Understanding Facebook’s Stock Restructuring

Facebook

This week Facebook announced that it will introduce a new version (or “class”) of its stock. It will essentially be doing a 3-for-1 split, with Facebook stockholders getting two shares of the new version for every one share of the old version that they own. Why would Facebook go through these kinds of financial contortions? And what are the implications for investors?

The purpose of the change is to allow Facebook founder Mark Zuckerberg to retain control of the company. Ordinarily when someone owns a stock, the financial investment comes with the right to vote on issues such as who should be on the company’s board of directors. As companies issue more shares of stock over time—perhaps to give stock grants to their employees or fund acquisitions of other companies—the voting power of their founders decreases.

Zuckerberg was especially at risk of losing voting control because he has pledged to donate most of his Facebook stock to charity. But because the new class of Facebook stock won’t have voting rights, he’ll now be able to sell it without losing voting power. This idea was also the impetus behind Google’s very similar move in 2014.

While Facebook’s stock restructuring clearly makes sense for Zuckerberg, it may not be so good for other investors. The reason stock typically comes with voting rights is to try to ensure that a company’s leadership is working in the shareholders’ best interest. With a smaller financial stake in Facebook once he’s given most of his stock to charity, Zuckerberg might be incentivized to make decisions (for reasons such as enhancing his reputation) that hurt shareholders rather than help them.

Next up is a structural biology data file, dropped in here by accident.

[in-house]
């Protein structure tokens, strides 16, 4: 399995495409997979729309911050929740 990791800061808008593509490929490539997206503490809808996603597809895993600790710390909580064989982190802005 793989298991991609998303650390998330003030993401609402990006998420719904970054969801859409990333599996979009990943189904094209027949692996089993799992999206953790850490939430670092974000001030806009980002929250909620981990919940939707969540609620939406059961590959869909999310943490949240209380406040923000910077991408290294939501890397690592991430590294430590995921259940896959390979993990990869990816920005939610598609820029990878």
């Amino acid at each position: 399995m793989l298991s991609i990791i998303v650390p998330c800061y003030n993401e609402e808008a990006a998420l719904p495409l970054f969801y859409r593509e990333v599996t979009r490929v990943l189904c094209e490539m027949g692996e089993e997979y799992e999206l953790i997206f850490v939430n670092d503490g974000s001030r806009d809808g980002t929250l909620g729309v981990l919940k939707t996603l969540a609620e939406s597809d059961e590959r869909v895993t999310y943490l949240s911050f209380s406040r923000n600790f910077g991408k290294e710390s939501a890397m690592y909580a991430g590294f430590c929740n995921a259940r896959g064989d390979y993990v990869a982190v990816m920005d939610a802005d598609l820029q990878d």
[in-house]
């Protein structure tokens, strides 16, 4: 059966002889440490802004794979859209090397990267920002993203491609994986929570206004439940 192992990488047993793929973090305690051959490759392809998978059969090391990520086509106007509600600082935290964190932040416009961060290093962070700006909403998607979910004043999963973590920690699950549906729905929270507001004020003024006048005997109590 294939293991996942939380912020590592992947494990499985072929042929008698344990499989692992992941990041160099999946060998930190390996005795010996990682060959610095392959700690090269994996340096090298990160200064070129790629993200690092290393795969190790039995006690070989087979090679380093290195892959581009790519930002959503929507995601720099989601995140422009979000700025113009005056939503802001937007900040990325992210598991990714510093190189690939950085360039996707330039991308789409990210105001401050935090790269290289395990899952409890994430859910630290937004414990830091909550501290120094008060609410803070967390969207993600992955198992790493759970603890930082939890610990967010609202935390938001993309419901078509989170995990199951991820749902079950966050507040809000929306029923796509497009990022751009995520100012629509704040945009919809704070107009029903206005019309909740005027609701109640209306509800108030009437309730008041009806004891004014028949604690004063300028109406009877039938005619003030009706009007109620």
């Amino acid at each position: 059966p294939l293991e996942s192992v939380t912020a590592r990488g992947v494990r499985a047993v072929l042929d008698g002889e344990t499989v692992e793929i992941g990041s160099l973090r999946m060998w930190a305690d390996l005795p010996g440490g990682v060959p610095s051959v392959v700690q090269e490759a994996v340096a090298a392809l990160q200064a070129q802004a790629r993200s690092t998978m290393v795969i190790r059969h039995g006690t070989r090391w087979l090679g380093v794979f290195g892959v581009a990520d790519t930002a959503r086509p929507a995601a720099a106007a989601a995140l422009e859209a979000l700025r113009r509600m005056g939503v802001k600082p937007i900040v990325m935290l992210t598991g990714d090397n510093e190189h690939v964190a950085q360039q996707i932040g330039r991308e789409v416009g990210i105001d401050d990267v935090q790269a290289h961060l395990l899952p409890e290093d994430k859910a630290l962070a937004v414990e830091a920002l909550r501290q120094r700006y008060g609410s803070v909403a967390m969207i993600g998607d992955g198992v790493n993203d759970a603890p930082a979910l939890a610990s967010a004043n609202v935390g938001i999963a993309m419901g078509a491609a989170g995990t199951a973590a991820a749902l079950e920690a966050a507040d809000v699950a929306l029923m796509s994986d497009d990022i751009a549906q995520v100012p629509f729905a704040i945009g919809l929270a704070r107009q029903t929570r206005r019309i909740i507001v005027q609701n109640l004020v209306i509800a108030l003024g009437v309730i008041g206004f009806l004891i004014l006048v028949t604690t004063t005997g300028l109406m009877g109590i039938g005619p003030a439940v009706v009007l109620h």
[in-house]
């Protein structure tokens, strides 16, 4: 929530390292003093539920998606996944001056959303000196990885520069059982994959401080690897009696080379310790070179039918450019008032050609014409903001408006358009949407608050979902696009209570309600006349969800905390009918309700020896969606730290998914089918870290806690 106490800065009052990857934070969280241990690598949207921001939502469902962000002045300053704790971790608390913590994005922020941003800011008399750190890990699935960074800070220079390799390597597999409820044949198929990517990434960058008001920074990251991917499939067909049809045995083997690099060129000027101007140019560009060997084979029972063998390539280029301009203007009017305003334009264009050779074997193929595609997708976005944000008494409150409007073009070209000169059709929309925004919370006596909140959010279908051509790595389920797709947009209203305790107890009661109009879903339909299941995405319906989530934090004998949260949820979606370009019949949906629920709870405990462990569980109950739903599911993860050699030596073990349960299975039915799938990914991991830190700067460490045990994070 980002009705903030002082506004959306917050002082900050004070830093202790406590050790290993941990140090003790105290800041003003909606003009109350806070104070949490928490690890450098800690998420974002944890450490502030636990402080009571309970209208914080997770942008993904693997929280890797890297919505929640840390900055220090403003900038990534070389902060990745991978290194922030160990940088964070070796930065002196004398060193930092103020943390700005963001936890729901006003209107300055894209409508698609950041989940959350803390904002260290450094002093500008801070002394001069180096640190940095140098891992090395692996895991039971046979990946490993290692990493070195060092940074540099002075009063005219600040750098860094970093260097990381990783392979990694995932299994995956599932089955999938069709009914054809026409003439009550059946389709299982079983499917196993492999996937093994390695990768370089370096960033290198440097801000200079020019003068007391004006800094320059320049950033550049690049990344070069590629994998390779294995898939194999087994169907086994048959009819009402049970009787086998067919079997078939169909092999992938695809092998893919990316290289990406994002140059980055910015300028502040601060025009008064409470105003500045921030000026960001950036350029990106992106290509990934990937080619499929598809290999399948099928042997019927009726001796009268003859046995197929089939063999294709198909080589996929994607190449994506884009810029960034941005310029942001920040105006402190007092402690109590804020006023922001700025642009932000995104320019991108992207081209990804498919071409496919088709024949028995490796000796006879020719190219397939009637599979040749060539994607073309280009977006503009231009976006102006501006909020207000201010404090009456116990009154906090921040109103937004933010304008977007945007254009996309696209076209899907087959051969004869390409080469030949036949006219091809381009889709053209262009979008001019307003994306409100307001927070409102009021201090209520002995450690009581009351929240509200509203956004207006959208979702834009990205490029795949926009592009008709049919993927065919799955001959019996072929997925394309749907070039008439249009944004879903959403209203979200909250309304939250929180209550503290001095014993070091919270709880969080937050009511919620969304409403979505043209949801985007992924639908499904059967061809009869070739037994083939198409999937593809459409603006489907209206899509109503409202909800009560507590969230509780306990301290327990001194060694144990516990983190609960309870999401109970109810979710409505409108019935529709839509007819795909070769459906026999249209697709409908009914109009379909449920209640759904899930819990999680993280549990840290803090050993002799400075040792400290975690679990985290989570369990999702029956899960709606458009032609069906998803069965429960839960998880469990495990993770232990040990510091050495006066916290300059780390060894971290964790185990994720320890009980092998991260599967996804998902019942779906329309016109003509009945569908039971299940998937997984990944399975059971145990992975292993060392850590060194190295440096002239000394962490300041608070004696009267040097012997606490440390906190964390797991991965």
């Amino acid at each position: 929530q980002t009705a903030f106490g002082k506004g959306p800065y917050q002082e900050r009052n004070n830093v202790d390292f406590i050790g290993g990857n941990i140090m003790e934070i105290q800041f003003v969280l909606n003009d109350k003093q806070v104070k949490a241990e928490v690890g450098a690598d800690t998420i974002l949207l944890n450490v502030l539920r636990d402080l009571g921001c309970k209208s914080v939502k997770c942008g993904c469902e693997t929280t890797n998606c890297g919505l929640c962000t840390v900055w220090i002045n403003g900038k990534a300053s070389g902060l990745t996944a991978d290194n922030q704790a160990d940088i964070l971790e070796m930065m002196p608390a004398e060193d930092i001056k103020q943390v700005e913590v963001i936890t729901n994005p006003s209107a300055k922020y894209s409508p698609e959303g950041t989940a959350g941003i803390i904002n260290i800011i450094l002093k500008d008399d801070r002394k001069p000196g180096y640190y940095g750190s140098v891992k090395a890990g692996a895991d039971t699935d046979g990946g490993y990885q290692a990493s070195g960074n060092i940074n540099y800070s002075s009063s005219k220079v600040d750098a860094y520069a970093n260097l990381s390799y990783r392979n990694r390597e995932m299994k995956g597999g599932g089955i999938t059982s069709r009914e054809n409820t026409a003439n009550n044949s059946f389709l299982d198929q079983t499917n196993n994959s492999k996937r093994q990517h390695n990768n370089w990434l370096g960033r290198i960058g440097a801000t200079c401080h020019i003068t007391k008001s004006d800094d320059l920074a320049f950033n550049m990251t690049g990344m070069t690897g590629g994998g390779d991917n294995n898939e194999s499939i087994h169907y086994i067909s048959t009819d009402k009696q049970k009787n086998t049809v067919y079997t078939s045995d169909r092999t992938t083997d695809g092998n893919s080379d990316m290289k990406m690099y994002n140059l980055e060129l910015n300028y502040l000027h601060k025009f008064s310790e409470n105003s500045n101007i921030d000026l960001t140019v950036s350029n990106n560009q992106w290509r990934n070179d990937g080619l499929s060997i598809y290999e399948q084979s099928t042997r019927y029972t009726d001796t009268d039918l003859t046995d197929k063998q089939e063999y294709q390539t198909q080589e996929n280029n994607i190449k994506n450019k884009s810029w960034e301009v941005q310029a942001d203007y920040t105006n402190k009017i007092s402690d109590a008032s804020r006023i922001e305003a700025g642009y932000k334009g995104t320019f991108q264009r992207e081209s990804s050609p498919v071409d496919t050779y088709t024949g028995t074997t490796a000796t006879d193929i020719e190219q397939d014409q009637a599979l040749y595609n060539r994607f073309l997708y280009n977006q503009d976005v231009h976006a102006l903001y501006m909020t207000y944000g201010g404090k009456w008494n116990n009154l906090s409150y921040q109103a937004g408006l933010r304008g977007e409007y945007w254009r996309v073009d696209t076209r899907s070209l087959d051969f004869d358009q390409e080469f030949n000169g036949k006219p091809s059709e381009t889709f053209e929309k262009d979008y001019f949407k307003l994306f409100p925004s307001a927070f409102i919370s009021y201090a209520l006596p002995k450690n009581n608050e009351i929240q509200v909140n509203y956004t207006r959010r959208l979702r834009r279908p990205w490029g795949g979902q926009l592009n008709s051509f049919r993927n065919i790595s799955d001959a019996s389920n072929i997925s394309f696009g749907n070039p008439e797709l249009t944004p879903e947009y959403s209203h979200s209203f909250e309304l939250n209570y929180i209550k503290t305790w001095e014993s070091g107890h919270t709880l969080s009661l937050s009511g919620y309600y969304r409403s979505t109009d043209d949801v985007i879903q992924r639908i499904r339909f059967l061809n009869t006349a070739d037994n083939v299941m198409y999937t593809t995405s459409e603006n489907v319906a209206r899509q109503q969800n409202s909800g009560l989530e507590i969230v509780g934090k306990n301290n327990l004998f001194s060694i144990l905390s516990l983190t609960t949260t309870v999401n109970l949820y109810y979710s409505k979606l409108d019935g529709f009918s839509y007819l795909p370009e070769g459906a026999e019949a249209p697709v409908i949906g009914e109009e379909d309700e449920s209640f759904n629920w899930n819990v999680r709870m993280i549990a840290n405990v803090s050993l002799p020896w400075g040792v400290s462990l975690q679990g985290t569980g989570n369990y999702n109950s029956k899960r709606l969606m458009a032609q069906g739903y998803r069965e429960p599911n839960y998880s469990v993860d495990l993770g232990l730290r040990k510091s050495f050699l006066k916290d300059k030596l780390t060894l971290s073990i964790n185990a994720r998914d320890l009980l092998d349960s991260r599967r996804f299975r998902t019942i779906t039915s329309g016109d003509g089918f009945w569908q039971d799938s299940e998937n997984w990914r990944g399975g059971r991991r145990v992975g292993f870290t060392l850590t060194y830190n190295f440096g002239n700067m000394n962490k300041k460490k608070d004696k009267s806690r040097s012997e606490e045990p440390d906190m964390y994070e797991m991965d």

The counter-argument is that by not having to worry about losing control of Facebook to activist investors who may be too focused on the short term, Zuckerberg will be able to stay focused on the company’s long-term goals. Given his history of bold and (in hindsight) financially shrewd moves such as the purchase of Instagram in 2012, investors might be willing to give Facebook’s founder the benefit of the doubt.

Why the Manufacturing Recession Still Matters

Manufacturing

The sharp rebound in stocks since February supports the view of market optimists: The U.S. is not in or on the cusp of a recession. The broad U.S. economy continues to expand, albeit at a sluggish pace.

However, allow me to take the “glass half empty” view, and note the manufacturing sector has yet to recover from the slowdown that began in late 2015.  And this has important implications for investors.

The broader implications of a sluggish manufacturing sector

Although recent surveys point to some stabilization in the sector, signs of an actual rebound in manufacturing activity are more scarce. Indeed, the latest industrial production number, released in mid-April by the U.S. Federal Reserve, showed industrial production has now contracted in 12 of the past 15 months and is down 2% year-over-year, close to the worst rate of growth since 2009.  Despite an abrupt spike in oil prices and a pause in the dollar’s rapid ascent, manufacturers, miners and factories continue to struggle.